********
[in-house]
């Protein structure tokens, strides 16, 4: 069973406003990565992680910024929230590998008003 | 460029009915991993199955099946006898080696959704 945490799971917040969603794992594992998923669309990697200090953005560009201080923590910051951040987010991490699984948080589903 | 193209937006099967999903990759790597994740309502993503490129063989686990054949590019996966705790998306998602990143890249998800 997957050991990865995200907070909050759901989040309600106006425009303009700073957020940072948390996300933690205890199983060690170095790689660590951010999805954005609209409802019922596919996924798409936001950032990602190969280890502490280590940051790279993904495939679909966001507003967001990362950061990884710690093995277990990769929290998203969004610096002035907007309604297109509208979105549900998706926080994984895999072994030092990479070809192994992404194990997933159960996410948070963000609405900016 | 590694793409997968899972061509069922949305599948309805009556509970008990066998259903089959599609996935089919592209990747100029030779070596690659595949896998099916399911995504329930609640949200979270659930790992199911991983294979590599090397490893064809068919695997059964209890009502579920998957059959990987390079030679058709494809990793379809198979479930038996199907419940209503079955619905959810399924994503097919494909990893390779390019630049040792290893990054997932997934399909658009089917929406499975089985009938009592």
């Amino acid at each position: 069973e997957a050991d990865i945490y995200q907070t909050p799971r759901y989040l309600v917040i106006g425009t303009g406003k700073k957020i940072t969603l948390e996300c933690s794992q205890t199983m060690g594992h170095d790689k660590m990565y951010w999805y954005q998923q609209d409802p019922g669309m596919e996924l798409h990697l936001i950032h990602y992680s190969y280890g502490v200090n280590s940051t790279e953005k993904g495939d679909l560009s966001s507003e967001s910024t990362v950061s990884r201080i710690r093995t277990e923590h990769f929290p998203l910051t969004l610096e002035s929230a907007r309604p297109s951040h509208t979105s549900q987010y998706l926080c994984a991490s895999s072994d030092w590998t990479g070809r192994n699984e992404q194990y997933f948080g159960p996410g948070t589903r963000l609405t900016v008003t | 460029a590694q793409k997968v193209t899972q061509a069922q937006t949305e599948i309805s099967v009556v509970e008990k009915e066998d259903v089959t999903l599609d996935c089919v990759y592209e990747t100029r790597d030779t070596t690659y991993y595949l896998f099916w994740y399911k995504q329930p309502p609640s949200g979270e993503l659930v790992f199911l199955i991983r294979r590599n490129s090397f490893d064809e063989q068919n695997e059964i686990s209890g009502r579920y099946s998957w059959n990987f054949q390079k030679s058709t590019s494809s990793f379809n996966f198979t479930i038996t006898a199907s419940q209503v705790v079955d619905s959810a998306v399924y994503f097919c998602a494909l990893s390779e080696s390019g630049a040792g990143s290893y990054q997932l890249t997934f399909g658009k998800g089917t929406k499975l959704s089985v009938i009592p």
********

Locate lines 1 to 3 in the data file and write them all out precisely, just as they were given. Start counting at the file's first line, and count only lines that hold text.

[in-house]
């Protein structure tokens, strides 16, 4: 069973406003990565992680910024929230590998008003 | 460029009915991993199955099946006898080696959704 945490799971917040969603794992594992998923669309990697200090953005560009201080923590910051951040987010991490699984948080589903 | 193209937006099967999903990759790597994740309502993503490129063989686990054949590019996966705790998306998602990143890249998800 997957050991990865995200907070909050759901989040309600106006425009303009700073957020940072948390996300933690205890199983060690170095790689660590951010999805954005609209409802019922596919996924798409936001950032990602190969280890502490280590940051790279993904495939679909966001507003967001990362950061990884710690093995277990990769929290998203969004610096002035907007309604297109509208979105549900998706926080994984895999072994030092990479070809192994992404194990997933159960996410948070963000609405900016 | 590694793409997968899972061509069922949305599948309805009556509970008990066998259903089959599609996935089919592209990747100029030779070596690659595949896998099916399911995504329930609640949200979270659930790992199911991983294979590599090397490893064809068919695997059964209890009502579920998957059959990987390079030679058709494809990793379809198979479930038996199907419940209503079955619905959810399924994503097919494909990893390779390019630049040792290893990054997932997934399909658009089917929406499975089985009938009592």
């Amino acid at each position: 069973e997957a050991d990865i945490y995200q907070t909050p799971r759901y989040l309600v917040i106006g425009t303009g406003k700073k957020i940072t969603l948390e996300c933690s794992q205890t199983m060690g594992h170095d790689k660590m990565y951010w999805y954005q998923q609209d409802p019922g669309m596919e996924l798409h990697l936001i950032h990602y992680s190969y280890g502490v200090n280590s940051t790279e953005k993904g495939d679909l560009s966001s507003e967001s910024t990362v950061s990884r201080i710690r093995t277990e923590h990769f929290p998203l910051t969004l610096e002035s929230a907007r309604p297109s951040h509208t979105s549900q987010y998706l926080c994984a991490s895999s072994d030092w590998t990479g070809r192994n699984e992404q194990y997933f948080g159960p996410g948070t589903r963000l609405t900016v008003t | 460029a590694q793409k997968v193209t899972q061509a069922q937006t949305e599948i309805s099967v009556v509970e008990k009915e066998d259903v089959t999903l599609d996935c089919v990759y592209e990747t100029r790597d030779t070596t690659y991993y595949l896998f099916w994740y399911k995504q329930p309502p609640s949200g979270e993503l659930v790992f199911l199955i991983r294979r590599n490129s090397f490893d064809e063989q068919n695997e059964i686990s209890g009502r579920y099946s998957w059959n990987f054949q390079k030679s058709t590019s494809s990793f379809n996966f198979t479930i038996t006898a199907s419940q209503v705790v079955d619905s959810a998306v399924y994503f097919c998602a494909l990893s390779e080696s390019g630049a040792g990143s290893y990054q997932l890249t997934f399909g658009k998800g089917t929406k499975l959704s089985v009938i009592p």